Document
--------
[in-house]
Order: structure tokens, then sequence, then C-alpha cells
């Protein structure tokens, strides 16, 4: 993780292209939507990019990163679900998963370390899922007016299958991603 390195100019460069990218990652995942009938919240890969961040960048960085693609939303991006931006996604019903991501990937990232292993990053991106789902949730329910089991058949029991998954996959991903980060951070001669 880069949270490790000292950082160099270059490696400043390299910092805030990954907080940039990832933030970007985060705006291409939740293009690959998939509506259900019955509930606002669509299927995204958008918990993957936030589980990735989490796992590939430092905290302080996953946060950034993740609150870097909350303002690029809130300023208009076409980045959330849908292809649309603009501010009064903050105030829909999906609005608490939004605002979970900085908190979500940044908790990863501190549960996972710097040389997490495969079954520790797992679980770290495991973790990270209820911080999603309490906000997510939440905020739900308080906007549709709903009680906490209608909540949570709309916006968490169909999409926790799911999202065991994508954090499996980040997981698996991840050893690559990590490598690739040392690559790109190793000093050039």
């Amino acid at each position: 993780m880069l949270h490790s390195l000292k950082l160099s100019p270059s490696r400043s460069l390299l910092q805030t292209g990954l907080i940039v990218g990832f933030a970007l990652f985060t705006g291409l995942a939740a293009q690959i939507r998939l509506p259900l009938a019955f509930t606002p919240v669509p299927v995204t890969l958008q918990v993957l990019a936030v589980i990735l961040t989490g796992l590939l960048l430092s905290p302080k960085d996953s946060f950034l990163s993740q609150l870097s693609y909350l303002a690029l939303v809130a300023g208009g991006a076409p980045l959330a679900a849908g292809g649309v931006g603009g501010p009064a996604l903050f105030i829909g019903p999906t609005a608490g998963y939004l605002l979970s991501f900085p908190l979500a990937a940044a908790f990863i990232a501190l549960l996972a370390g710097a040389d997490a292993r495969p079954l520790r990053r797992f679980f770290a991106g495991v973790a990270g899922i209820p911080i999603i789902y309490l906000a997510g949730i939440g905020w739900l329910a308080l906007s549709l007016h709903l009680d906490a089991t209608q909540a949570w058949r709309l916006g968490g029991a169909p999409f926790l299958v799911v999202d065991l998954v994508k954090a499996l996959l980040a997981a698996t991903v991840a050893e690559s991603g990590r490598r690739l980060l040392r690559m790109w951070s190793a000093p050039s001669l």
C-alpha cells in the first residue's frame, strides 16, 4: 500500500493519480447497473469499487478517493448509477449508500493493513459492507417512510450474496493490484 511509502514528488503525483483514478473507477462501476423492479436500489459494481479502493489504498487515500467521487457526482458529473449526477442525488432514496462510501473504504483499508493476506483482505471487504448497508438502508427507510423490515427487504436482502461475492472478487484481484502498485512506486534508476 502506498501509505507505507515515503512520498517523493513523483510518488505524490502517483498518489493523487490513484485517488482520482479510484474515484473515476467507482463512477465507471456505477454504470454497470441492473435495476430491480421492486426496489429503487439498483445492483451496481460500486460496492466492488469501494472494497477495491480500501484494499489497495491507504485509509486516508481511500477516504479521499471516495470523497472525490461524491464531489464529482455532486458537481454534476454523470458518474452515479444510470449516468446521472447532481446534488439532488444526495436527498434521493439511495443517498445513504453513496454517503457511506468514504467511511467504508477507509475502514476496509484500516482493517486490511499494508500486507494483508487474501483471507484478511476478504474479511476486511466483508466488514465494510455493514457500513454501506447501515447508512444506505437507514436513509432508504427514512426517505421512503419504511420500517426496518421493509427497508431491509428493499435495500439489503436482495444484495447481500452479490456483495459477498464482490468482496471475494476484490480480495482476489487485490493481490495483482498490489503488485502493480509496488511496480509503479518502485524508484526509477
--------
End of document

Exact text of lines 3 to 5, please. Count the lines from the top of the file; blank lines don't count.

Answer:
């Protein structure tokens, strides 16, 4: 993780292209939507990019990163679900998963370390899922007016299958991603 390195100019460069990218990652995942009938919240890969961040960048960085693609939303991006931006996604019903991501990937990232292993990053991106789902949730329910089991058949029991998954996959991903980060951070001669 880069949270490790000292950082160099270059490696400043390299910092805030990954907080940039990832933030970007985060705006291409939740293009690959998939509506259900019955509930606002669509299927995204958008918990993957936030589980990735989490796992590939430092905290302080996953946060950034993740609150870097909350303002690029809130300023208009076409980045959330849908292809649309603009501010009064903050105030829909999906609005608490939004605002979970900085908190979500940044908790990863501190549960996972710097040389997490495969079954520790797992679980770290495991973790990270209820911080999603309490906000997510939440905020739900308080906007549709709903009680906490209608909540949570709309916006968490169909999409926790799911999202065991994508954090499996980040997981698996991840050893690559990590490598690739040392690559790109190793000093050039």
């Amino acid at each position: 993780m880069l949270h490790s390195l000292k950082l160099s100019p270059s490696r400043s460069l390299l910092q805030t292209g990954l907080i940039v990218g990832f933030a970007l990652f985060t705006g291409l995942a939740a293009q690959i939507r998939l509506p259900l009938a019955f509930t606002p919240v669509p299927v995204t890969l958008q918990v993957l990019a936030v589980i990735l961040t989490g796992l590939l960048l430092s905290p302080k960085d996953s946060f950034l990163s993740q609150l870097s693609y909350l303002a690029l939303v809130a300023g208009g991006a076409p980045l959330a679900a849908g292809g649309v931006g603009g501010p009064a996604l903050f105030i829909g019903p999906t609005a608490g998963y939004l605002l979970s991501f900085p908190l979500a990937a940044a908790f990863i990232a501190l549960l996972a370390g710097a040389d997490a292993r495969p079954l520790r990053r797992f679980f770290a991106g495991v973790a990270g899922i209820p911080i999603i789902y309490l906000a997510g949730i939440g905020w739900l329910a308080l906007s549709l007016h709903l009680d906490a089991t209608q909540a949570w058949r709309l916006g968490g029991a169909p999409f926790l299958v799911v999202d065991l998954v994508k954090a499996l996959l980040a997981a698996t991903v991840a050893e690559s991603g990590r490598r690739l980060l040392r690559m790109w951070s190793a000093p050039s001669l």
C-alpha cells in the first residue's frame, strides 16, 4: 500500500493519480447497473469499487478517493448509477449508500493493513459492507417512510450474496493490484 511509502514528488503525483483514478473507477462501476423492479436500489459494481479502493489504498487515500467521487457526482458529473449526477442525488432514496462510501473504504483499508493476506483482505471487504448497508438502508427507510423490515427487504436482502461475492472478487484481484502498485512506486534508476 502506498501509505507505507515515503512520498517523493513523483510518488505524490502517483498518489493523487490513484485517488482520482479510484474515484473515476467507482463512477465507471456505477454504470454497470441492473435495476430491480421492486426496489429503487439498483445492483451496481460500486460496492466492488469501494472494497477495491480500501484494499489497495491507504485509509486516508481511500477516504479521499471516495470523497472525490461524491464531489464529482455532486458537481454534476454523470458518474452515479444510470449516468446521472447532481446534488439532488444526495436527498434521493439511495443517498445513504453513496454517503457511506468514504467511511467504508477507509475502514476496509484500516482493517486490511499494508500486507494483508487474501483471507484478511476478504474479511476486511466483508466488514465494510455493514457500513454501506447501515447508512444506505437507514436513509432508504427514512426517505421512503419504511420500517426496518421493509427497508431491509428493499435495500439489503436482495444484495447481500452479490456483495459477498464482490468482496471475494476484490480480495482476489487485490493481490495483482498490489503488485502493480509496488511496480509503479518502485524508484526509477